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CHI Anonymization Policy

The CHI papers review process is based on reviewing where the identities of both the authors and reviewers are kept hidden (but ACs know these details). Authors are expected to remove author and institutional identities from the title and header areas of the paper, as noted in the submission instructions (Note: changing the text color of the author information is not sufficient). Make sure that no description that can easily reveal authors’ names and/or affiliations is included in the submission (e.g., too detailed descriptions of where user studies were conducted). Authors should also remove any information in the acknowledgements section that reveals authors or the institution (e.g., specific supporting grant information). Also, please make sure that identifying information does not appear in the document’s meta-data (e.g., the ‘Authors’ field in your word processor’s ‘Save As’ dialog box).

Further suppression of identity in the body of the paper is left to the authors’ discretion. We do expect that authors leave citations to their previous work unanonymized so that reviewers can ensure that all previous research has been taken into account by the authors. However, authors are required to cite their own work in the third person, e.g., avoid “As described in our previous work [10], … ” and use instead “As described by [10], …”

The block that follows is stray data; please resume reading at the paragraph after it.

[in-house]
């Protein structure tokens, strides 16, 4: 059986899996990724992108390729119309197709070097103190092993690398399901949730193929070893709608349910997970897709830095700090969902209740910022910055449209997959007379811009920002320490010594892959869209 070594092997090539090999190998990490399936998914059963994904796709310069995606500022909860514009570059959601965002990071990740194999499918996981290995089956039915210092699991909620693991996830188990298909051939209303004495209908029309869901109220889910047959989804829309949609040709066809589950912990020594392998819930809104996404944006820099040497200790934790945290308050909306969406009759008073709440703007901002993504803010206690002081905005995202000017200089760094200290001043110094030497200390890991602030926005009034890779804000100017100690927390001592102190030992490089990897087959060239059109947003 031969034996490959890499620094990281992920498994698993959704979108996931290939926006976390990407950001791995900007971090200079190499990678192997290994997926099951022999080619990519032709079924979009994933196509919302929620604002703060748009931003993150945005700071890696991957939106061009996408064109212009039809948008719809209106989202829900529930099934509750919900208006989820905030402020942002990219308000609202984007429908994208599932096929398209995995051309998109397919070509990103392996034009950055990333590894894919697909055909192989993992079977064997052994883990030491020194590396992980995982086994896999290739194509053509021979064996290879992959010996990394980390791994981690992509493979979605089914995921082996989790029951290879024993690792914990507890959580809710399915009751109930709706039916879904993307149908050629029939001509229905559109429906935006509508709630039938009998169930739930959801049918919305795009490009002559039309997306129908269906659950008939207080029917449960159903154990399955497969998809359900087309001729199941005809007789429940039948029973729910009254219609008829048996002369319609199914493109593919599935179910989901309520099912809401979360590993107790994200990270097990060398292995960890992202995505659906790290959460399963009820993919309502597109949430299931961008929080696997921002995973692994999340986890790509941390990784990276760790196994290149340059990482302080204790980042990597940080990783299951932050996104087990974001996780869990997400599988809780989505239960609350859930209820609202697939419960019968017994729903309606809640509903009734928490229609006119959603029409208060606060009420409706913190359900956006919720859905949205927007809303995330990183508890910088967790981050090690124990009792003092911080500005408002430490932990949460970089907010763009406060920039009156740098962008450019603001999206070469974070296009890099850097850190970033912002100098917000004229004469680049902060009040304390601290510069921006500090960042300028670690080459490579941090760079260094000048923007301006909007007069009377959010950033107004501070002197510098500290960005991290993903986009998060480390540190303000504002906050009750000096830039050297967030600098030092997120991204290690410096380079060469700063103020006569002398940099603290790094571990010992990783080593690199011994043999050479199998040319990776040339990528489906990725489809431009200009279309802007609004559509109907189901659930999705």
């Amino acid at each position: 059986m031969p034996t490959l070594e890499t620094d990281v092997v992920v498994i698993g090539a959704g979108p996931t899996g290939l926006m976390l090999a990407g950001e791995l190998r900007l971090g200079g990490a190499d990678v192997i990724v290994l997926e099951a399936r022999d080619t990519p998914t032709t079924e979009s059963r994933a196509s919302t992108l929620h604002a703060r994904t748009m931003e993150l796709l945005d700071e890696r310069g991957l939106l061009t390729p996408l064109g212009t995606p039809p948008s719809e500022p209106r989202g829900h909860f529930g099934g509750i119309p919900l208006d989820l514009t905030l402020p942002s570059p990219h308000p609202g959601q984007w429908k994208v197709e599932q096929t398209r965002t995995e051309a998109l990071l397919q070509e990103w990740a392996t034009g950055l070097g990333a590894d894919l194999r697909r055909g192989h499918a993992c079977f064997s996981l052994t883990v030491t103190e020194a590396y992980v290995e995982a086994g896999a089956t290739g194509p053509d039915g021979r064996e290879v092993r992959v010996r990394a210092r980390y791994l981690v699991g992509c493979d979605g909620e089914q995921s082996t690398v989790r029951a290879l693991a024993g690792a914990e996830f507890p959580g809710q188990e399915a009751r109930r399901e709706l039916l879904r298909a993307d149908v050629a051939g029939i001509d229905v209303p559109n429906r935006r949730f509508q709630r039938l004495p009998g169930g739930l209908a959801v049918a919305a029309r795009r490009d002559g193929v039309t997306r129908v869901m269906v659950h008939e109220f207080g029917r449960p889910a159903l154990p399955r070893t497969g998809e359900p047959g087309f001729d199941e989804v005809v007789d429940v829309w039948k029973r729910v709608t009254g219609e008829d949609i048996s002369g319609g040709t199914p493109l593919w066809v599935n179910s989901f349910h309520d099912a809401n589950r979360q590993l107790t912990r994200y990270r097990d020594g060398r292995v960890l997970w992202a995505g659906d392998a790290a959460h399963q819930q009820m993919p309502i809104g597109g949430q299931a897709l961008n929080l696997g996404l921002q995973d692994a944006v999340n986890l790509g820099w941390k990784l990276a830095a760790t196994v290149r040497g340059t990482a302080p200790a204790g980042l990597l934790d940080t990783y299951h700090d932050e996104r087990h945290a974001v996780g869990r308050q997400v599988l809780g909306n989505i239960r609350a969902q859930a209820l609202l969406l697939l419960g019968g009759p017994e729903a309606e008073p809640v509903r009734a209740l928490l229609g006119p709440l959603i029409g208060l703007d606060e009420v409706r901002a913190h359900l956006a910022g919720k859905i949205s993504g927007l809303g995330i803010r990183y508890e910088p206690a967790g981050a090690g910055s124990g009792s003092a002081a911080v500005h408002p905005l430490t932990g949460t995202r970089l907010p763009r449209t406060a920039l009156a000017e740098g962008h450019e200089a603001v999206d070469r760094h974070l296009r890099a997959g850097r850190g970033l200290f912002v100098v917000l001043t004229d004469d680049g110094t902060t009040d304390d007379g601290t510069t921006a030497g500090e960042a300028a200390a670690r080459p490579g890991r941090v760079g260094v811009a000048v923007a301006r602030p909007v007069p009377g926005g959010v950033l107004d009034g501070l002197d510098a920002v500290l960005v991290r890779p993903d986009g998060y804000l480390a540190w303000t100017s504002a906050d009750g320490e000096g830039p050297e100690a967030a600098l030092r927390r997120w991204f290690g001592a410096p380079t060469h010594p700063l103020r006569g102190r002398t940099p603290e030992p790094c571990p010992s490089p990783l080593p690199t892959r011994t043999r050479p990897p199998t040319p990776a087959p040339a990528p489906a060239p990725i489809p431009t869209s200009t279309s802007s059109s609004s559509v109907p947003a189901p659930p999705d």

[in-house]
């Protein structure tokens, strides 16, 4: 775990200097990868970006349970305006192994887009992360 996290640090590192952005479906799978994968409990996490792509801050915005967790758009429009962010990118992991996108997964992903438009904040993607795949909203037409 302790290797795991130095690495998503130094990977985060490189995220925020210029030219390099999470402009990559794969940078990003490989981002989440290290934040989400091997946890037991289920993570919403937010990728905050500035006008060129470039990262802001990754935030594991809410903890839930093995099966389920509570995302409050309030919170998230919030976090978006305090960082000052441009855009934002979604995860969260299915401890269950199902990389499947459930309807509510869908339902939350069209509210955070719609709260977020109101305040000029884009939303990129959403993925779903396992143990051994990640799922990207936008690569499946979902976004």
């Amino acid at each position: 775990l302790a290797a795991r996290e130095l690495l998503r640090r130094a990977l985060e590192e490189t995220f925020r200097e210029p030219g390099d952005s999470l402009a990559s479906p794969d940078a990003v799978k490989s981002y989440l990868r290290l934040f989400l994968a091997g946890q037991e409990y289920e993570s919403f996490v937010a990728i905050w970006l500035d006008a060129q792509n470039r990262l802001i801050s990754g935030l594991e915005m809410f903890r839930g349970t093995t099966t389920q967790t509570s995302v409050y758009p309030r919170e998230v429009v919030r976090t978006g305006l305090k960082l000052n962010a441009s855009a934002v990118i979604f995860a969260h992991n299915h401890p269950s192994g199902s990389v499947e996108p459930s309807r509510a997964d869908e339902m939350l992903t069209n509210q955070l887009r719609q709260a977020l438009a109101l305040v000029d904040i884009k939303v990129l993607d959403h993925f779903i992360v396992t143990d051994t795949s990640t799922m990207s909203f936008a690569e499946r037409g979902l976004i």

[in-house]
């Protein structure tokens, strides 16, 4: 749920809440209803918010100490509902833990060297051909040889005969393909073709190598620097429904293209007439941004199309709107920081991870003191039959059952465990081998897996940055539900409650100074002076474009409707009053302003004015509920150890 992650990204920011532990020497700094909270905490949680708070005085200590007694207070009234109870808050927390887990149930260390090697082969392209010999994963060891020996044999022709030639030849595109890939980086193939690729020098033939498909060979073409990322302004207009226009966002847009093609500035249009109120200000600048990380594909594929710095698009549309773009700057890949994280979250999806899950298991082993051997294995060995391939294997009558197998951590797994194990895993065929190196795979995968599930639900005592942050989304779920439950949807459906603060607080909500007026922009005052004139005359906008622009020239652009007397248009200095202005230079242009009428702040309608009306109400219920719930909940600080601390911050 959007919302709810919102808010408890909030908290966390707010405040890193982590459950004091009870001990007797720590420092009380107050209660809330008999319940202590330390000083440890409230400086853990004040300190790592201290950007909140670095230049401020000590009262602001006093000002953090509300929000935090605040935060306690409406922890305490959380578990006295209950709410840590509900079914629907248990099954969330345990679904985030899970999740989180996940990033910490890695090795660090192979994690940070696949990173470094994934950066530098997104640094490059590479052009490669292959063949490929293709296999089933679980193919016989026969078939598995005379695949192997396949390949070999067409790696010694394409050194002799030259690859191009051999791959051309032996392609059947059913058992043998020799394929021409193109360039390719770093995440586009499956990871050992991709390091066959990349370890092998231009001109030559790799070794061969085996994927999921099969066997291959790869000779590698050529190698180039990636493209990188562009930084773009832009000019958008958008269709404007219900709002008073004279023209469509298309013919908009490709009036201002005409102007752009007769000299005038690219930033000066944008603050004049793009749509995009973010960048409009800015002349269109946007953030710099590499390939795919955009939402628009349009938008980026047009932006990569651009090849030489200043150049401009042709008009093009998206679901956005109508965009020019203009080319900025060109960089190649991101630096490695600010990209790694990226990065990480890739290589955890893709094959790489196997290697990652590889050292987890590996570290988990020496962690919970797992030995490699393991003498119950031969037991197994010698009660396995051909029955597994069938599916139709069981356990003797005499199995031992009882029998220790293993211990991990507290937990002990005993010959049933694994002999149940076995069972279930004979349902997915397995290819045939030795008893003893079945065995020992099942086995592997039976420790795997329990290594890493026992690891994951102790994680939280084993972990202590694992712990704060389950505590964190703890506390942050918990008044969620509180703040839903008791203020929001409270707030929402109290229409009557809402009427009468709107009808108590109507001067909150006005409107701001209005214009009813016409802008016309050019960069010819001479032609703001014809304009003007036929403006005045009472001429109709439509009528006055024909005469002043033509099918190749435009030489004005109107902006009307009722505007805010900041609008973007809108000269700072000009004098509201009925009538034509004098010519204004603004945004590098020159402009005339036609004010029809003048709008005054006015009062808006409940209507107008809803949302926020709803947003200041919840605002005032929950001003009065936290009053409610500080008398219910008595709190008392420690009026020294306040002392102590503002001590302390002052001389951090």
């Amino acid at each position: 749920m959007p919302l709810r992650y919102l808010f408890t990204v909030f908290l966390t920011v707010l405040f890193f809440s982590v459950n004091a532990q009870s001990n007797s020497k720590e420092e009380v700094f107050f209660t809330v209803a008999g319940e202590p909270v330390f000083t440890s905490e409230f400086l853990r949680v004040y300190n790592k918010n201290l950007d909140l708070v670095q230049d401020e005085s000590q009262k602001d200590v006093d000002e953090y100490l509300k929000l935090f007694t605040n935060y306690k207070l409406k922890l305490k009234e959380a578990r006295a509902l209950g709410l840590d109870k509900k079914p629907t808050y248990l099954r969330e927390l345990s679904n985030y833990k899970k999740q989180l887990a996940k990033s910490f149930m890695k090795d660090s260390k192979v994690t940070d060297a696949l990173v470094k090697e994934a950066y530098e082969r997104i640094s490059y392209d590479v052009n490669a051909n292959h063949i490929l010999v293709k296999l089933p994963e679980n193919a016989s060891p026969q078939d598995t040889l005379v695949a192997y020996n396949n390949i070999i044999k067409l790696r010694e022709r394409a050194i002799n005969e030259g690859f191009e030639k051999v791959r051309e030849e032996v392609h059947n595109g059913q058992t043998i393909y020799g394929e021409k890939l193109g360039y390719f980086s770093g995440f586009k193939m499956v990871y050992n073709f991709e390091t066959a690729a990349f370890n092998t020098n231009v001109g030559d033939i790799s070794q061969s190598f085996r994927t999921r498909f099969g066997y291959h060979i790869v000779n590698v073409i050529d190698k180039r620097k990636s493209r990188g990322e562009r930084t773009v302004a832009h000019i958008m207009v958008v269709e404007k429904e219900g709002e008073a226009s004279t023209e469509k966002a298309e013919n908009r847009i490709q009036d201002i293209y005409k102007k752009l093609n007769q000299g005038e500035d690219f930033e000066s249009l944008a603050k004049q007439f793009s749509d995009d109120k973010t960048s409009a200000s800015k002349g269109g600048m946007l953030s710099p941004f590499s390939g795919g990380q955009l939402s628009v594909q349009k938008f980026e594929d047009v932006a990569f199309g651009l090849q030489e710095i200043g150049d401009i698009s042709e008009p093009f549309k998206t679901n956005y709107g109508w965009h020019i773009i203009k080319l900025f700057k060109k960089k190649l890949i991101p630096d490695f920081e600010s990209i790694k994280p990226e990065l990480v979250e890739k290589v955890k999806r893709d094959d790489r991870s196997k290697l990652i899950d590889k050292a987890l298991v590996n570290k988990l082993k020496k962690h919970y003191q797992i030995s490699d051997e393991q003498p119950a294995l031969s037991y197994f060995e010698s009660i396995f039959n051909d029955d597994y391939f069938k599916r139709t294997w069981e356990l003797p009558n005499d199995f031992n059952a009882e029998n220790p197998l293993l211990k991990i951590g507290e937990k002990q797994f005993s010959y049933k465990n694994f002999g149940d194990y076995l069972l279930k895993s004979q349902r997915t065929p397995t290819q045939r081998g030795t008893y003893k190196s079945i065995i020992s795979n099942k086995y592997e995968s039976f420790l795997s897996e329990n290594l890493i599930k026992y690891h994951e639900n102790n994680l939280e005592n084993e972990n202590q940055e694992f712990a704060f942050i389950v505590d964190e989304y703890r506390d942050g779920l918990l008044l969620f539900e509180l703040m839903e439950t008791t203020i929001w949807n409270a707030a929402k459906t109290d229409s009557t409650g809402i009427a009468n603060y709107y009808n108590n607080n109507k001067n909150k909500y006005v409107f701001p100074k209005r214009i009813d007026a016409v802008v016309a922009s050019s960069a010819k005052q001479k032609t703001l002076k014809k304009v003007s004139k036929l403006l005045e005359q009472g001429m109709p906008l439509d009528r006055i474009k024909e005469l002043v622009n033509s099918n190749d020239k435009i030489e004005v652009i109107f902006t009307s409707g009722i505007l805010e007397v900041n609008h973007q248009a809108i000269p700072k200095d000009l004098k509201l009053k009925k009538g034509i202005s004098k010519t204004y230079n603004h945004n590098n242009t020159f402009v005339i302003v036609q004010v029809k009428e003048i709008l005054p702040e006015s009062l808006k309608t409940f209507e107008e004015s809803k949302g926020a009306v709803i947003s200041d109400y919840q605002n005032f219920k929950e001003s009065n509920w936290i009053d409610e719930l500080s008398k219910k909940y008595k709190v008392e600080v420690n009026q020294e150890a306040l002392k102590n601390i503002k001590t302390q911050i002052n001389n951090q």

If you for some very specific reasons have challenges with writing the paper in an anonymous way, please contact the SCs for the subcommittee you are planning to submit to and ask for advice. In order to ensure the fairness of the reviewing process, CHI uses a review process where external reviewers do not know the identity of authors, and authors do not know the identity of external reviewers. In the past few years, some authors have decided to publish their CHI submissions in public archives prior to or during the review process. These public archives have surpassed in reach and publicity of the earlier practice of tech reports published in institutional repositories. The consequence is that well-informed external reviewers may know, without searching for it, the full identity and institutional affiliation of the authors of a submission they are reviewing. While reviewers should not actively seek information about author identity, complete anonymization is difficult and can be made more so by publication and promotion of work during the CHI review process. While publication in public archives (e.g. arXiv) is becoming standard across many fields, authors should be aware that unconscious biases can affect the nature of reviews when identities are known. CHI does not discourage non-archival publication of work prior to or during the review process, but recognizes that complete anonymization becomes more difficult in that context.